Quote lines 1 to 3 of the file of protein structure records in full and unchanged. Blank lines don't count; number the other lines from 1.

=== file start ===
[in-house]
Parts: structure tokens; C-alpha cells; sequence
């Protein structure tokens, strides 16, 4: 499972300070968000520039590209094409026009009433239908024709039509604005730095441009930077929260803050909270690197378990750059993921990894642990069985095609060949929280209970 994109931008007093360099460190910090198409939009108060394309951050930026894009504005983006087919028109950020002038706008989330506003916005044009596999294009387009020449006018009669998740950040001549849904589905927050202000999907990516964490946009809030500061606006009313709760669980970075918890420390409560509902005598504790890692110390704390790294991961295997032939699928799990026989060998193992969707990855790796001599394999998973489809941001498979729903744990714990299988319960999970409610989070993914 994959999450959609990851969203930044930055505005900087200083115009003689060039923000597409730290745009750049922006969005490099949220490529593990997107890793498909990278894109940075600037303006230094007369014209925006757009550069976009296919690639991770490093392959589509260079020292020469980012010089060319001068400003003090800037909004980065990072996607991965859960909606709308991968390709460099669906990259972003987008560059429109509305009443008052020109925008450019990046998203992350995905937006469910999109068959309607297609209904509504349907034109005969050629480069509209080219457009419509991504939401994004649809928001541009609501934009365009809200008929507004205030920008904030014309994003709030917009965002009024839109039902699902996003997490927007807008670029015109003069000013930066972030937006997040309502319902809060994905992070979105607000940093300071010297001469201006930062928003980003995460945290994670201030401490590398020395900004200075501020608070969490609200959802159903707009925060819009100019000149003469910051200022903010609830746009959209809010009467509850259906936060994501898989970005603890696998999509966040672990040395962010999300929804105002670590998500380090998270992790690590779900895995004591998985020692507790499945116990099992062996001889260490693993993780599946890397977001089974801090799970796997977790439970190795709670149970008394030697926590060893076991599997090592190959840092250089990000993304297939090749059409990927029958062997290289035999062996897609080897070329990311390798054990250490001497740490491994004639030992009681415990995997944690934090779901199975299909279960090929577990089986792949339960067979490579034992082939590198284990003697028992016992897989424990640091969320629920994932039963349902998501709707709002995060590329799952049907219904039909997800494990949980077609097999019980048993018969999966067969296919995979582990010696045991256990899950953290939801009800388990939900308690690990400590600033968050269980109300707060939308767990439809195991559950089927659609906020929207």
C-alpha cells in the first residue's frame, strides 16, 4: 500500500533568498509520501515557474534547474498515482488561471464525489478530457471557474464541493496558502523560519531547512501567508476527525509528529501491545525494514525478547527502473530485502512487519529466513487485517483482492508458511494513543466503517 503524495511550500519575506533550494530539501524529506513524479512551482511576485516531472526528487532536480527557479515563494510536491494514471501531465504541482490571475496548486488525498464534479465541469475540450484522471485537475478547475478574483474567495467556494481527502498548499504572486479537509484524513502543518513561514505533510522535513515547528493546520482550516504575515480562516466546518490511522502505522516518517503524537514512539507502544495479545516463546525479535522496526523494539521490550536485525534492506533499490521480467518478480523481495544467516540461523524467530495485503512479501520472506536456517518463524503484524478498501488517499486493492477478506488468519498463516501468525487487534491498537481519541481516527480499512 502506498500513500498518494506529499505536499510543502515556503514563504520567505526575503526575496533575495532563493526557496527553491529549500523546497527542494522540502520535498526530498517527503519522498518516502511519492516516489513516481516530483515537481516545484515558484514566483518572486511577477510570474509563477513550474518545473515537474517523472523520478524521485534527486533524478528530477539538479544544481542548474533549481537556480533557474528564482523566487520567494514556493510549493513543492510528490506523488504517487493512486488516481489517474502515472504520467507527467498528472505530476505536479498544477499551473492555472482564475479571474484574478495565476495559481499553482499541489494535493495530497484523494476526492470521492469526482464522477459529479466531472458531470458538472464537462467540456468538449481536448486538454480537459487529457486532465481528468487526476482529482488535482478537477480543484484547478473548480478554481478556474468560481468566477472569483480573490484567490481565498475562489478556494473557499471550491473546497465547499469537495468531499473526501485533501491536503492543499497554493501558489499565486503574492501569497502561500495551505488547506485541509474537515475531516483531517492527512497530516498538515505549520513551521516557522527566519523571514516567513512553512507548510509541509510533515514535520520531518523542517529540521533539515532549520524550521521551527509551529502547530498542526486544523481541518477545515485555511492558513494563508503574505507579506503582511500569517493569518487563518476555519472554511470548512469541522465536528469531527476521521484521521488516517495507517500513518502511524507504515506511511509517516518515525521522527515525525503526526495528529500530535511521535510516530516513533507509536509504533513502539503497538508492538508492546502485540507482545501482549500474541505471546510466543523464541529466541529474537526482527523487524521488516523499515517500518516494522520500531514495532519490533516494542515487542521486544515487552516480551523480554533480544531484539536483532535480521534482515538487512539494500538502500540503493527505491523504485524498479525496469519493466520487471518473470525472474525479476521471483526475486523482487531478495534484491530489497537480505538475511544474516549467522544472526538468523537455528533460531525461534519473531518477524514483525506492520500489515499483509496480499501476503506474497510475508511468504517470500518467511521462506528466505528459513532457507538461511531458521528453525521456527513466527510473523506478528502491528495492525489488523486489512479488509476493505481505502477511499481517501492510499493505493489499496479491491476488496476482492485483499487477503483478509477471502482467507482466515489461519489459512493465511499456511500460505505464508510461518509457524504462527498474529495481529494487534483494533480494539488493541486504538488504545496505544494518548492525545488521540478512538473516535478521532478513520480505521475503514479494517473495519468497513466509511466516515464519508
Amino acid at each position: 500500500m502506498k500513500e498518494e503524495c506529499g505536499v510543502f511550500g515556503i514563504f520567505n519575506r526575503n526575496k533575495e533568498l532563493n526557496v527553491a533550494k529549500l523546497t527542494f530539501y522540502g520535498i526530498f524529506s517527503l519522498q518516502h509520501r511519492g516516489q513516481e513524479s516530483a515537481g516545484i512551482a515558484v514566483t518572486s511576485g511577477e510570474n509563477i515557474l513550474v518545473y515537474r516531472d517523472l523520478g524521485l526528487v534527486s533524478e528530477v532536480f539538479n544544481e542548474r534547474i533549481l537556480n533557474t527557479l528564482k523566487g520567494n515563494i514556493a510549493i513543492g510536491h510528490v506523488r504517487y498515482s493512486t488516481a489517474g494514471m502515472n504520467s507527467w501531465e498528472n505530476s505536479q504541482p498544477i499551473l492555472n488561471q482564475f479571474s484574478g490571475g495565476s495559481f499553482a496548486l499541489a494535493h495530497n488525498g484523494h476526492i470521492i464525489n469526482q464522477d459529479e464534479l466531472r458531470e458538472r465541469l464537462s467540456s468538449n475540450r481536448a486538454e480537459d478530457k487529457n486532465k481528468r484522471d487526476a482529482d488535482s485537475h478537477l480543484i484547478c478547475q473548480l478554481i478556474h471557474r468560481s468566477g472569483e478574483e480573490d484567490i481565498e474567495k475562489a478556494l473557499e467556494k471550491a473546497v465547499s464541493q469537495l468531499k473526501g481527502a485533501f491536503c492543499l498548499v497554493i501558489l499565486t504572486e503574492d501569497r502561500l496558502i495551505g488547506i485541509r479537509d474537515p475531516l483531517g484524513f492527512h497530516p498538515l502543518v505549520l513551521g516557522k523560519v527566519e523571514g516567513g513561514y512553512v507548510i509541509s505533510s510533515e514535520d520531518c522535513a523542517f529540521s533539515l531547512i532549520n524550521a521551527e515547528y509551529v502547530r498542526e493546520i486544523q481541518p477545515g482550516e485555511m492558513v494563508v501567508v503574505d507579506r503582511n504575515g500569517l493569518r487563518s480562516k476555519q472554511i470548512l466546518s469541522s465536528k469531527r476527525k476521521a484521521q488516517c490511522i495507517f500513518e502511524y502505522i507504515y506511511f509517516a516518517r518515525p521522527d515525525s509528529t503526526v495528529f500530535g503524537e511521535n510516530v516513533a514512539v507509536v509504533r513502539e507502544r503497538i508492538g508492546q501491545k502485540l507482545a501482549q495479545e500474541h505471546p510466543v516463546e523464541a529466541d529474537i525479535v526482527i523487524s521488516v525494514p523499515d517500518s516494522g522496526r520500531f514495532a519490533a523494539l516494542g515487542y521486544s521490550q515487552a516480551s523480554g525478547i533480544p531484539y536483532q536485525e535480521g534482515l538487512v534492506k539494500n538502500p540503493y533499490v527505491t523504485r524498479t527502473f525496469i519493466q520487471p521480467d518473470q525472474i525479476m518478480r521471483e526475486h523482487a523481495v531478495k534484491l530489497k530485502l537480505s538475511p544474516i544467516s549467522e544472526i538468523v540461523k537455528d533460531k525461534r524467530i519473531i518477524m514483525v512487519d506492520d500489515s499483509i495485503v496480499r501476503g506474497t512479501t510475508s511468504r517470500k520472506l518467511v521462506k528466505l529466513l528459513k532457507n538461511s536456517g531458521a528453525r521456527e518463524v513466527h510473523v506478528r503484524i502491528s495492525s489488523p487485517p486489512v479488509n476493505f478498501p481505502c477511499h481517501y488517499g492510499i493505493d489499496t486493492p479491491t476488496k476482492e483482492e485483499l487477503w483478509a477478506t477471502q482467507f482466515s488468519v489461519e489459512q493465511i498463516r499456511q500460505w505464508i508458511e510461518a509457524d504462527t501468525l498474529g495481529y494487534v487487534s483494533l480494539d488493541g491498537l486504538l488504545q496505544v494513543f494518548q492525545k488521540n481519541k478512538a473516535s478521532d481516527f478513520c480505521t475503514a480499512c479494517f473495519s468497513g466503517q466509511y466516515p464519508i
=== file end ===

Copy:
[in-house]
Parts: structure tokens; C-alpha cells; sequence
């Protein structure tokens, strides 16, 4: 499972300070968000520039590209094409026009009433239908024709039509604005730095441009930077929260803050909270690197378990750059993921990894642990069985095609060949929280209970 994109931008007093360099460190910090198409939009108060394309951050930026894009504005983006087919028109950020002038706008989330506003916005044009596999294009387009020449006018009669998740950040001549849904589905927050202000999907990516964490946009809030500061606006009313709760669980970075918890420390409560509902005598504790890692110390704390790294991961295997032939699928799990026989060998193992969707990855790796001599394999998973489809941001498979729903744990714990299988319960999970409610989070993914 994959999450959609990851969203930044930055505005900087200083115009003689060039923000597409730290745009750049922006969005490099949220490529593990997107890793498909990278894109940075600037303006230094007369014209925006757009550069976009296919690639991770490093392959589509260079020292020469980012010089060319001068400003003090800037909004980065990072996607991965859960909606709308991968390709460099669906990259972003987008560059429109509305009443008052020109925008450019990046998203992350995905937006469910999109068959309607297609209904509504349907034109005969050629480069509209080219457009419509991504939401994004649809928001541009609501934009365009809200008929507004205030920008904030014309994003709030917009965002009024839109039902699902996003997490927007807008670029015109003069000013930066972030937006997040309502319902809060994905992070979105607000940093300071010297001469201006930062928003980003995460945290994670201030401490590398020395900004200075501020608070969490609200959802159903707009925060819009100019000149003469910051200022903010609830746009959209809010009467509850259906936060994501898989970005603890696998999509966040672990040395962010999300929804105002670590998500380090998270992790690590779900895995004591998985020692507790499945116990099992062996001889260490693993993780599946890397977001089974801090799970796997977790439970190795709670149970008394030697926590060893076991599997090592190959840092250089990000993304297939090749059409990927029958062997290289035999062996897609080897070329990311390798054990250490001497740490491994004639030992009681415990995997944690934090779901199975299909279960090929577990089986792949339960067979490579034992082939590198284990003697028992016992897989424990640091969320629920994932039963349902998501709707709002995060590329799952049907219904039909997800494990949980077609097999019980048993018969999966067969296919995979582990010696045991256990899950953290939801009800388990939900308690690990400590600033968050269980109300707060939308767990439809195991559950089927659609906020929207």